In 1996, 20 French urban dancers gather in an abandoned dance school (familiar?) for a three-day rehearsal before they embark on a tour of the US. In high spirits and gagging for a party to celebrate their hard work, the collective enjoy a night swilling sangria and getting crazy. As there are so many characters it does get quite challenging to keep up with who’s who and more importantly, who’s banging who. As you’d expect, all those writhing nubile bodies need somewhere to connect and so there’s a whole lot of coupling going on.
David (Romain Guillermic) is with group leader Selva (Sofia Boutella) but boasts that he’s fucked every other woman in the troupe on the side. One of dancers ‘jokes’ that he must be riddled with STDs. He’s literally the worst (a classic Noé fuck boi) and the way he talks about women makes me look forward to all he’s got coming to him.
Gazelle (Giselle Palmer) has been dating Omar (Adrien Sissoko) for nine months, much to the disgust of her older brother who maintains that just ‘cos he can have his dick sucked any time he likes, it doesn’t mean she gets to suck any. (This is just a slice of the kind of conversation you can expect from the group, it’s coarse, misogynistic AF and rife with double standard).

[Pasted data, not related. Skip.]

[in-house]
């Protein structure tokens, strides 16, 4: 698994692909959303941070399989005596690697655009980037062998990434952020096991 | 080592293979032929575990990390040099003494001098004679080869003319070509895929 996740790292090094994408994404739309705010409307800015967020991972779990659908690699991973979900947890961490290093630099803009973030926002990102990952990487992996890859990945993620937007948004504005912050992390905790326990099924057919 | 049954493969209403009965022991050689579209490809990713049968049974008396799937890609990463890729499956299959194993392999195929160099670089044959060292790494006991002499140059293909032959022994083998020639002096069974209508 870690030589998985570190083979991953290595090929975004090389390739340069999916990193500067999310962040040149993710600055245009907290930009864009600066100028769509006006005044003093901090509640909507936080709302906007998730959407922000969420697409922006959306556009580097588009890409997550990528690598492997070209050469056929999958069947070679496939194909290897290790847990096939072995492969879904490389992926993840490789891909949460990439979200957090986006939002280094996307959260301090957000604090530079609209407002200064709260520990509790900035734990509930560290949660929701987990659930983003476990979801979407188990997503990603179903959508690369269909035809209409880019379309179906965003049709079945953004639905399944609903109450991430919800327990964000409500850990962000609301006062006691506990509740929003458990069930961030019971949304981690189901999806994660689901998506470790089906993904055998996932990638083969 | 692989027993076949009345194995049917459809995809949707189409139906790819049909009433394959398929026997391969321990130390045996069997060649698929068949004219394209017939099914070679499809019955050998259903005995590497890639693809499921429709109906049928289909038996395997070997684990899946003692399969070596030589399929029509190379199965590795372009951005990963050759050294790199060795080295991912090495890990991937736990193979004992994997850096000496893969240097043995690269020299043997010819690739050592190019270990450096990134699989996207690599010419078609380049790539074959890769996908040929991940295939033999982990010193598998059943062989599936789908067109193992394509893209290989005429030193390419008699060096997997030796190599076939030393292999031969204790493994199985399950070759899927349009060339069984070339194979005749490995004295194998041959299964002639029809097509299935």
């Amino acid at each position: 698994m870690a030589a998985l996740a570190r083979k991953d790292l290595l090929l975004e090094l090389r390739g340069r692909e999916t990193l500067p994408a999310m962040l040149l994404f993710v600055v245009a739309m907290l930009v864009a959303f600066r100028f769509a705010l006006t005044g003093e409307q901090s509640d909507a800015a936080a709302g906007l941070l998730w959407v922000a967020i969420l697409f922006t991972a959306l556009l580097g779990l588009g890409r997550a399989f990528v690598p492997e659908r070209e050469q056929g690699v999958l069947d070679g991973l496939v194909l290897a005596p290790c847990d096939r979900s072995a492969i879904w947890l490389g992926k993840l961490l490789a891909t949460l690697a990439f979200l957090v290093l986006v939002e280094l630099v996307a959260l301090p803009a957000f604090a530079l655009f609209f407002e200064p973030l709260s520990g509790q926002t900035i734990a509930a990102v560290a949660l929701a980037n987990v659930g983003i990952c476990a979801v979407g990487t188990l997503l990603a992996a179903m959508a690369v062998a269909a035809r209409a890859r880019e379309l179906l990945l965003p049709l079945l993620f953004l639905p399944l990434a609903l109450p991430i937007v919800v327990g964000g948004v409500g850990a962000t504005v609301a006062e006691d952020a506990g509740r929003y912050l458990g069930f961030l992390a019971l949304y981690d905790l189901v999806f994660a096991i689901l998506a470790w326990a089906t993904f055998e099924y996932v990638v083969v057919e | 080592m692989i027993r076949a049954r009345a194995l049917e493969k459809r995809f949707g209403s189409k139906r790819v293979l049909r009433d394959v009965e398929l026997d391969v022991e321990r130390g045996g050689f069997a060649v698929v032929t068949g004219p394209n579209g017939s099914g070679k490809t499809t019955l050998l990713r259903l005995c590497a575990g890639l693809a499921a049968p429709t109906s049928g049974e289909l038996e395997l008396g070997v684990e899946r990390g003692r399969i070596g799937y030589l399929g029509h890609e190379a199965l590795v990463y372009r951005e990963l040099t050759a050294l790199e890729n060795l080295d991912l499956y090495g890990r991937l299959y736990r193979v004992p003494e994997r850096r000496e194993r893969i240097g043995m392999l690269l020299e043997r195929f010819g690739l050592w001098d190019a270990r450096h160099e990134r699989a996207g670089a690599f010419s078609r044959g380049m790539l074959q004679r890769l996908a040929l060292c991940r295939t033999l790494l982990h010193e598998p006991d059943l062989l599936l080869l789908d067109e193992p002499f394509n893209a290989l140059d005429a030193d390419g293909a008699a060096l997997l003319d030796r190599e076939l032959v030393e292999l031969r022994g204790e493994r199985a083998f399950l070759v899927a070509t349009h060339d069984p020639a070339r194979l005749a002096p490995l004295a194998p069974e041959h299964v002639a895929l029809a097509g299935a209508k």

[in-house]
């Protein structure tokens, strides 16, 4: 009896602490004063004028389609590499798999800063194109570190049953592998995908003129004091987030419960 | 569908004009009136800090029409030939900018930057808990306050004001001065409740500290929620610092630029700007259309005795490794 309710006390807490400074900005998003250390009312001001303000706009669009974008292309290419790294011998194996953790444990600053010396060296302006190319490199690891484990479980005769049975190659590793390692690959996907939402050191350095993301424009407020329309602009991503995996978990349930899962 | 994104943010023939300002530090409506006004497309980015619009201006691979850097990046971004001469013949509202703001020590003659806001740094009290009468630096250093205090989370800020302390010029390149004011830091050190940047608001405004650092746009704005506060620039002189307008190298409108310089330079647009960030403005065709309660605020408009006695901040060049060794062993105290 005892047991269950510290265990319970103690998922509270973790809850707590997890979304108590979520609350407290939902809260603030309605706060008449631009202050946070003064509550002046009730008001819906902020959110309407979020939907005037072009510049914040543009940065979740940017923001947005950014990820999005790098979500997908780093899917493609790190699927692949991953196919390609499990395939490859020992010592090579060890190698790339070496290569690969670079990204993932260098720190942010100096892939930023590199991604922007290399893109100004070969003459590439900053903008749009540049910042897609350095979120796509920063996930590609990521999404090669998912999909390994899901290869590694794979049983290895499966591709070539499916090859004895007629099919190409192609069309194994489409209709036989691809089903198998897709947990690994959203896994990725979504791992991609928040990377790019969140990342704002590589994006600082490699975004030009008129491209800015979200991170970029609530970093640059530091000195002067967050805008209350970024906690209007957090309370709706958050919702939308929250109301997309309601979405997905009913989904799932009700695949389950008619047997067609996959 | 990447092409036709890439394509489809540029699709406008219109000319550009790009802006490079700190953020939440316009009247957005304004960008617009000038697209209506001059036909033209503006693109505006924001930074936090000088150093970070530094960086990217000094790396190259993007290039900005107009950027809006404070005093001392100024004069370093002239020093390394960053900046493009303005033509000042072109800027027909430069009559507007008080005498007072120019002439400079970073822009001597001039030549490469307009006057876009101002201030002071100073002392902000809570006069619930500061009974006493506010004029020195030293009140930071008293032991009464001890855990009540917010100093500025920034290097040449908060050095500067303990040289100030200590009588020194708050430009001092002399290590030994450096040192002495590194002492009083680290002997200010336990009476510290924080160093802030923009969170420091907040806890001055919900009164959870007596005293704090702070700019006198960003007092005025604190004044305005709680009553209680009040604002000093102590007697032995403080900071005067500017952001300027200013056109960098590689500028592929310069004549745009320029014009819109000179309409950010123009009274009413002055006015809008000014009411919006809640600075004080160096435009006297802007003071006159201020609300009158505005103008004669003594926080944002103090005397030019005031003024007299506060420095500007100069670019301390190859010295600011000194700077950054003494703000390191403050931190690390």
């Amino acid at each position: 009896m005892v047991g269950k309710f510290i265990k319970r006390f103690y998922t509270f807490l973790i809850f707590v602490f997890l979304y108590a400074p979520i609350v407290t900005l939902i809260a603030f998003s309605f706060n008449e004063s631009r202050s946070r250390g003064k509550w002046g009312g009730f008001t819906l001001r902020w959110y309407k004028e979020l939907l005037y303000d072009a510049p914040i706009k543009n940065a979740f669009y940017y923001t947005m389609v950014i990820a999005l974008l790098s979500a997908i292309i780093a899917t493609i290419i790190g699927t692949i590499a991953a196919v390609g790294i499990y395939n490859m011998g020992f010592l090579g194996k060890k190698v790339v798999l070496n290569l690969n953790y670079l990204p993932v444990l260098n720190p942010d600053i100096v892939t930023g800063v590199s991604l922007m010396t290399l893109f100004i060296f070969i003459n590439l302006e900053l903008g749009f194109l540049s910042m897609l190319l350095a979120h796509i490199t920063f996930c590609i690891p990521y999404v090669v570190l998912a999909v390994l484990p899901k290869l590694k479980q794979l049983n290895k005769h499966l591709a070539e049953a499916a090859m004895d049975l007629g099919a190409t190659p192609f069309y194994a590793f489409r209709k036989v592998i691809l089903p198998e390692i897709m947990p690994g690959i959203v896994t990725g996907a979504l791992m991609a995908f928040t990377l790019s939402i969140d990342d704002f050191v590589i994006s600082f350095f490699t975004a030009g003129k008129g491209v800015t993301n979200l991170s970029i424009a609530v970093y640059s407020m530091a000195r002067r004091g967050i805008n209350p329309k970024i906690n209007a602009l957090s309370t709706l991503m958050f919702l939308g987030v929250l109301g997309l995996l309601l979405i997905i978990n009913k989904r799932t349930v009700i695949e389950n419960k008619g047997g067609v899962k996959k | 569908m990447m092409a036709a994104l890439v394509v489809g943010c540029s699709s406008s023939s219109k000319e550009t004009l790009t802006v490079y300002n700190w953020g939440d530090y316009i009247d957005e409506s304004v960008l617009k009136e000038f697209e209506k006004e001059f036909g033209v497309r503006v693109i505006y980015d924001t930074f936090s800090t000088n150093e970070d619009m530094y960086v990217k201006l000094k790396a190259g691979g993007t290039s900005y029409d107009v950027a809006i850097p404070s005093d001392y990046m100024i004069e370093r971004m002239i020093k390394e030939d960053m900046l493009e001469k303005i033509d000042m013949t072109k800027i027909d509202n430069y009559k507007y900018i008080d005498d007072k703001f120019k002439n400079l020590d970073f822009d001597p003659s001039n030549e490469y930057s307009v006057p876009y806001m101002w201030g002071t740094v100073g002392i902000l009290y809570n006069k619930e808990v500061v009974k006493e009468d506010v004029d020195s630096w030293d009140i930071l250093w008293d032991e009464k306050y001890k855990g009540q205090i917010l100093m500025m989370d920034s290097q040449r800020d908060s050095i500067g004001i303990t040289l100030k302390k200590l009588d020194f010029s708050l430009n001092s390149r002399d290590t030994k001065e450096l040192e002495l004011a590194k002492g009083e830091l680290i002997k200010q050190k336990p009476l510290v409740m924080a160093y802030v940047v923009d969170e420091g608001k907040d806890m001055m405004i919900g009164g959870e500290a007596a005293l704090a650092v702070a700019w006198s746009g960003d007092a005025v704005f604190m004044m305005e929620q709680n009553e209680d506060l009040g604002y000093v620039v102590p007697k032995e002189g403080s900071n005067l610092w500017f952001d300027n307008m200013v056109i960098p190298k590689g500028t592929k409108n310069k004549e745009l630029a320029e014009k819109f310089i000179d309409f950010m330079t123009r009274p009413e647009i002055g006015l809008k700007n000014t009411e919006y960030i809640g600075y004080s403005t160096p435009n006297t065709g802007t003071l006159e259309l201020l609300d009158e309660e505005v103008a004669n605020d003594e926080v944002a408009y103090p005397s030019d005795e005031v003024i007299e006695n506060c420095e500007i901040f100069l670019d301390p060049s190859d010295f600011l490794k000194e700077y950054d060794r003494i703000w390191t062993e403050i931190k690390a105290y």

We also have Emmanuelle (Claude-Emmanuelle Gajan-Maull), a single mum with her son Tito in tow, secretly pregnant dancer Lou (Souheila Yacoub) who has no clue who the father is and young Riley (Lakdhar Dridi), who’s determined to get his cherry popped tonight, preferably by David.